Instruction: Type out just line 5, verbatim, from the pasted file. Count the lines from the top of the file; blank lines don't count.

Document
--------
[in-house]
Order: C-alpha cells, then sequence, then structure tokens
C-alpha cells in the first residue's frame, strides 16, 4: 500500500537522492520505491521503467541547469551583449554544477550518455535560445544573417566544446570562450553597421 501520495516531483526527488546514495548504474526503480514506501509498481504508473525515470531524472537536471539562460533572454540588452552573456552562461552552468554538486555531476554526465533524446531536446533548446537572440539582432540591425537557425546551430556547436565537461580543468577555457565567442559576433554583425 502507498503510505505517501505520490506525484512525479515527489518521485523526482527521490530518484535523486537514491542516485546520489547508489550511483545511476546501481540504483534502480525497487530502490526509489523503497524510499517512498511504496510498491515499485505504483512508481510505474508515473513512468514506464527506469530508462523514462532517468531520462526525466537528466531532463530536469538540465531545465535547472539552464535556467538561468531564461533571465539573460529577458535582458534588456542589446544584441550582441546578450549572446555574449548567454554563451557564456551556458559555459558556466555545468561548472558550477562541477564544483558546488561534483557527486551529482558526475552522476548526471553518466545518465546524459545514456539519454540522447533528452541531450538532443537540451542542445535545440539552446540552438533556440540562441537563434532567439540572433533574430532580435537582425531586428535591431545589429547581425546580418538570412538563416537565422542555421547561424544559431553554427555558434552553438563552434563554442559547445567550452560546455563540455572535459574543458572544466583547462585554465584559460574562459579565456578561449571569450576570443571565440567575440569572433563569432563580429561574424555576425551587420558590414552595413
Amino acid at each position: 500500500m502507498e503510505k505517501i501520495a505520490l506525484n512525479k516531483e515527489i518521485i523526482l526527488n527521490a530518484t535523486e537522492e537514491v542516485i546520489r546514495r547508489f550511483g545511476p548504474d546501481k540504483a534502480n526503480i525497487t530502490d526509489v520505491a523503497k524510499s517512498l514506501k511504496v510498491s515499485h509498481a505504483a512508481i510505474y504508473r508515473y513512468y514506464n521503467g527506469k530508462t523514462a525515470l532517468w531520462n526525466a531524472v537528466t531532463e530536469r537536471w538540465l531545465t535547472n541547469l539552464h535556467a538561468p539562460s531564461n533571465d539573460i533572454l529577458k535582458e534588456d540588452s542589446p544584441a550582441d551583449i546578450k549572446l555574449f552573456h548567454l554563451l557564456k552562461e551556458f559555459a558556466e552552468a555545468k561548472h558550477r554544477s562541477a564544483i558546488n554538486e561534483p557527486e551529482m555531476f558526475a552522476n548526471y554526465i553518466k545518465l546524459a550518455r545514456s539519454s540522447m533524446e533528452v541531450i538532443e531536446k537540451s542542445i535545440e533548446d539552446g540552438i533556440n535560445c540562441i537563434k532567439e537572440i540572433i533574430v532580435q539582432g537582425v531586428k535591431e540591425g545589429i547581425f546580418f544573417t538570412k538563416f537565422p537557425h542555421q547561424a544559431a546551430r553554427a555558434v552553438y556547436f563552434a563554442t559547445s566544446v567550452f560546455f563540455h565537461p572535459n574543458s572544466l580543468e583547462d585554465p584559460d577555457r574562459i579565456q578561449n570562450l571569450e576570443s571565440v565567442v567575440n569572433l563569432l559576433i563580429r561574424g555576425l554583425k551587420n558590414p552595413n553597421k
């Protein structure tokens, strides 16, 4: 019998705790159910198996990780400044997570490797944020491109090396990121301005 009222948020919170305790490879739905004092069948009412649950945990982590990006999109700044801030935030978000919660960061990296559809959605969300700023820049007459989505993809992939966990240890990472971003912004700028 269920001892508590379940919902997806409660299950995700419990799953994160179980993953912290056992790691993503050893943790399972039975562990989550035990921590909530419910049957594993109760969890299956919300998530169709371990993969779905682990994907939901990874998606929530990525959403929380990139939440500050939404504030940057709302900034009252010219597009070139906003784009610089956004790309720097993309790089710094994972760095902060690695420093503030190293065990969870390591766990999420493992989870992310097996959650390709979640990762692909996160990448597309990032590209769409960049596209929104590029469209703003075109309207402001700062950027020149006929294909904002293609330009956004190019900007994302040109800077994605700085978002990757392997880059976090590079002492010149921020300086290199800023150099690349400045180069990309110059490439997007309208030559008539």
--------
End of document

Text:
């Protein structure tokens, strides 16, 4: 019998705790159910198996990780400044997570490797944020491109090396990121301005 009222948020919170305790490879739905004092069948009412649950945990982590990006999109700044801030935030978000919660960061990296559809959605969300700023820049007459989505993809992939966990240890990472971003912004700028 269920001892508590379940919902997806409660299950995700419990799953994160179980993953912290056992790691993503050893943790399972039975562990989550035990921590909530419910049957594993109760969890299956919300998530169709371990993969779905682990994907939901990874998606929530990525959403929380990139939440500050939404504030940057709302900034009252010219597009070139906003784009610089956004790309720097993309790089710094994972760095902060690695420093503030190293065990969870390591766990999420493992989870992310097996959650390709979640990762692909996160990448597309990032590209769409960049596209929104590029469209703003075109309207402001700062950027020149006929294909904002293609330009956004190019900007994302040109800077994605700085978002990757392997880059976090590079002492010149921020300086290199800023150099690349400045180069990309110059490439997007309208030559008539």